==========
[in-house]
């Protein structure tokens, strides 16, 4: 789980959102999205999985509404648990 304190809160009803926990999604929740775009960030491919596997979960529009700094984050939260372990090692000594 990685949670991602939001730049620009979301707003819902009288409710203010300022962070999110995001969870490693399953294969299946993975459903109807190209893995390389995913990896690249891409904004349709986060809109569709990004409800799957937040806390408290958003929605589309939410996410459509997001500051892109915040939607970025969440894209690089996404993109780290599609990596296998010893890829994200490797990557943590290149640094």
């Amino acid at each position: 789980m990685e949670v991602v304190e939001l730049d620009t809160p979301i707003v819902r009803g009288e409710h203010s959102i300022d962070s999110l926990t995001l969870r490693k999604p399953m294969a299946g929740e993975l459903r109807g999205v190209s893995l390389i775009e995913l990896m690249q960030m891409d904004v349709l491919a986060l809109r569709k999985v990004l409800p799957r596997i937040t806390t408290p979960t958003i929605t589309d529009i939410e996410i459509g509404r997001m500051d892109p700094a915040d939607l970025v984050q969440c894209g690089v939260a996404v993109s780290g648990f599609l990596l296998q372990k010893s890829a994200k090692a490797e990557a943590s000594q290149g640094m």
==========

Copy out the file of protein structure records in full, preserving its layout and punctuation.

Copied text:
[in-house]
């Protein structure tokens, strides 16, 4: 789980959102999205999985509404648990 304190809160009803926990999604929740775009960030491919596997979960529009700094984050939260372990090692000594 990685949670991602939001730049620009979301707003819902009288409710203010300022962070999110995001969870490693399953294969299946993975459903109807190209893995390389995913990896690249891409904004349709986060809109569709990004409800799957937040806390408290958003929605589309939410996410459509997001500051892109915040939607970025969440894209690089996404993109780290599609990596296998010893890829994200490797990557943590290149640094």
């Amino acid at each position: 789980m990685e949670v991602v304190e939001l730049d620009t809160p979301i707003v819902r009803g009288e409710h203010s959102i300022d962070s999110l926990t995001l969870r490693k999604p399953m294969a299946g929740e993975l459903r109807g999205v190209s893995l390389i775009e995913l990896m690249q960030m891409d904004v349709l491919a986060l809109r569709k999985v990004l409800p799957r596997i937040t806390t408290p979960t958003i929605t589309d529009i939410e996410i459509g509404r997001m500051d892109p700094a915040d939607l970025v984050q969440c894209g690089v939260a996404v993109s780290g648990f599609l990596l296998q372990k010893s890829a994200k090692a490797e990557a943590s000594q290149g640094m």